Anti-Animal Circus Video in Which ‘Housecat’ Is Beaten Wins Award

Published by PETA.

Update: Rufus the cat may not be real, but his performance that highlights the abuse animals used in the circus suffer through has won PETA a 2017 OMMA Award!

The OMMA Awards, which honor creative work that expands the potential of digital advertising, awarded “Cat Tricks with Rufus” its top prize in the animation category.

Originally published June 7, 2017.

It’s a two-parter that will have everyone upset—and should. Now uploaded to YouTube, “Cat Tricks” is a video of a man shouting at and hitting a house cat named Rufus until he stands on his hind legs and jumps from one stool to another like a tiger in a circus. But a behind-the-scenes video reveals that Rufus is entirely computer-generated—and that “Cat Tricks” was created to evoke empathy for the lions and tigers who are bullied and beaten into performing tricks in circuses and movies.

“Abuse is abuse, whether the animal being smacked is a house cat or a tiger,” says PETA Senior Vice President Lisa Lange. “PETA’s video illustrates why not to buy a ticket to a circus that uses animals—or exploit a live animal for a TV show or movie. PETA is advocating for the use of computer-generated animals, as they don’t feel the terror of a threat, the pain of a whip, or the loneliness of a life in a cage.”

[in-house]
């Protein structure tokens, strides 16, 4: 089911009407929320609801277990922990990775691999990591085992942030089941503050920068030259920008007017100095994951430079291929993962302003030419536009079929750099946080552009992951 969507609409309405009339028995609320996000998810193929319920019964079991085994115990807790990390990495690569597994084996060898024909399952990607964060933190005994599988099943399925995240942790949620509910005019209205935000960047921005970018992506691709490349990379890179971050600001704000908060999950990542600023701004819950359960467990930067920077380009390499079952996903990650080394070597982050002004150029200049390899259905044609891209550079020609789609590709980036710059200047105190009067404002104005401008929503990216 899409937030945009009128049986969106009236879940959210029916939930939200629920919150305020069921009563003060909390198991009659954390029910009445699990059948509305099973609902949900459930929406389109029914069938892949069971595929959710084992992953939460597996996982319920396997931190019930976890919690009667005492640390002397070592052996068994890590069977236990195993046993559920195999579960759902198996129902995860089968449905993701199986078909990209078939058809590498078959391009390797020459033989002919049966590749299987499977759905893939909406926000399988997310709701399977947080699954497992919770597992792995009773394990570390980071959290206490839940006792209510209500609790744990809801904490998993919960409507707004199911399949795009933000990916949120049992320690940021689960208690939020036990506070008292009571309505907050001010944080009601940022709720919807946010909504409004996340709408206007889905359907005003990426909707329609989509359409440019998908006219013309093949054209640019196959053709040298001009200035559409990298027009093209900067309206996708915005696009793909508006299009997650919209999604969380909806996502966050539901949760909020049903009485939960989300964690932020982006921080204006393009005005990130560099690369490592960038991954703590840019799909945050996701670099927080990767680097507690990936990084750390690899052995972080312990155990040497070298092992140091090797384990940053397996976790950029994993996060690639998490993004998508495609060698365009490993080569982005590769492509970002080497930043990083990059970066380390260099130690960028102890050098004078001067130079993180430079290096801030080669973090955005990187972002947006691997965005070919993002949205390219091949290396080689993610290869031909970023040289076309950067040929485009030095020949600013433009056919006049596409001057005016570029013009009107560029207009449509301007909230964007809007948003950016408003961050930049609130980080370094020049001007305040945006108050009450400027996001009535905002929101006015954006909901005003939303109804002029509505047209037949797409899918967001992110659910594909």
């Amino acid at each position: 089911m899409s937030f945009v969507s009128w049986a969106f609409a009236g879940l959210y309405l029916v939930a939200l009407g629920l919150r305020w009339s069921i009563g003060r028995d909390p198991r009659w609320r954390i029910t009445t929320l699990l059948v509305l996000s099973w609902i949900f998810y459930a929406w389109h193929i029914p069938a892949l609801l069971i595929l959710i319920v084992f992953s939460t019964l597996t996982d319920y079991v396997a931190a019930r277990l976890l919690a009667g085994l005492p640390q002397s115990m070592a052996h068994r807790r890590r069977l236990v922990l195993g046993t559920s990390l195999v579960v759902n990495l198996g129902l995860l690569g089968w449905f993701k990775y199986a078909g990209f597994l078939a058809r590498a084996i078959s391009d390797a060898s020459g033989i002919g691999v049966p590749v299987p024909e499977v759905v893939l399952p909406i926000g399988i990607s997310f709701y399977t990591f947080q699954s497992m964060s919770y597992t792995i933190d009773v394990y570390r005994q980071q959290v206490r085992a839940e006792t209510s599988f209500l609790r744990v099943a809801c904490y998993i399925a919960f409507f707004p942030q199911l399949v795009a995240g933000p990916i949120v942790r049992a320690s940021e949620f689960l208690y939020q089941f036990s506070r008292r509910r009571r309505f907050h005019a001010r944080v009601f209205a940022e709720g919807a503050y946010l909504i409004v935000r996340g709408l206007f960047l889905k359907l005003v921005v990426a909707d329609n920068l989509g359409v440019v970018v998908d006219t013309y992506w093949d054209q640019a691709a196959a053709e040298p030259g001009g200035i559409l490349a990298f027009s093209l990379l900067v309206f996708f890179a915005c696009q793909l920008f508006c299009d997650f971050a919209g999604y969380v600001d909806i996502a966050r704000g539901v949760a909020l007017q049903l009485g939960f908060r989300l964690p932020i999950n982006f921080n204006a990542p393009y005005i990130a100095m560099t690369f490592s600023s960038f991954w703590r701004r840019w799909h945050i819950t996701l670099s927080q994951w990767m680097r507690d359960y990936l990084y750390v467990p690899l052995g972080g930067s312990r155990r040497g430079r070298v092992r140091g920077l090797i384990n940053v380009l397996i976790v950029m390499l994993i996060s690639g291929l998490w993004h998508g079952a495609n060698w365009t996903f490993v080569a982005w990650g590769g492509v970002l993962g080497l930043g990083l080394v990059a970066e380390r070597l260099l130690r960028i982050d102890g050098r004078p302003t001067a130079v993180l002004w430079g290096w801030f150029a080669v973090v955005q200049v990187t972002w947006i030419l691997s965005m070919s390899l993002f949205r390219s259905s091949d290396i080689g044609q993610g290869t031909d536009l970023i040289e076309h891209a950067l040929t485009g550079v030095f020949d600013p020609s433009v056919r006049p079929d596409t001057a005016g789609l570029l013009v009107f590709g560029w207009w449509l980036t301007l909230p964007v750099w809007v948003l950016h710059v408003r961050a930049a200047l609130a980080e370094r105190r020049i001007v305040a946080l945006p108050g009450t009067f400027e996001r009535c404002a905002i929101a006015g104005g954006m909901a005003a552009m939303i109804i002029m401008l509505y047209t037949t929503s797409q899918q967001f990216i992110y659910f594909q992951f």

Although Ringling Bros. and Barnum & Bailey Circus recently closed, big cats are still being exploited by traveling circuses, roadside zoos, and film and television productions across the country. Handlers whip and beat them to make them perform tricks, and when they’re not performing, they’re typically confined to cramped, barren cages, where they’re forced to eat, drink, sleep, urinate, and defecate all in the same place.

Domestic cats suffer, too: A PETA exposé of leading Hollywood animal supplier Birds & Animals Unlimited revealed that cats who were reportedly being used in the film Benji were virtually starved and forced to lose 5 percent of their body weight in five days because a trainer said that they were “fat.”

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“Almost all of us grew up eating meat, wearing leather, and going to circuses and zoos. We never considered the impact of these actions on the animals involved. For whatever reason, you are now asking the question: Why should animals have rights?” READ MORE

— Ingrid E. Newkirk, PETA President and co-author of Animalkind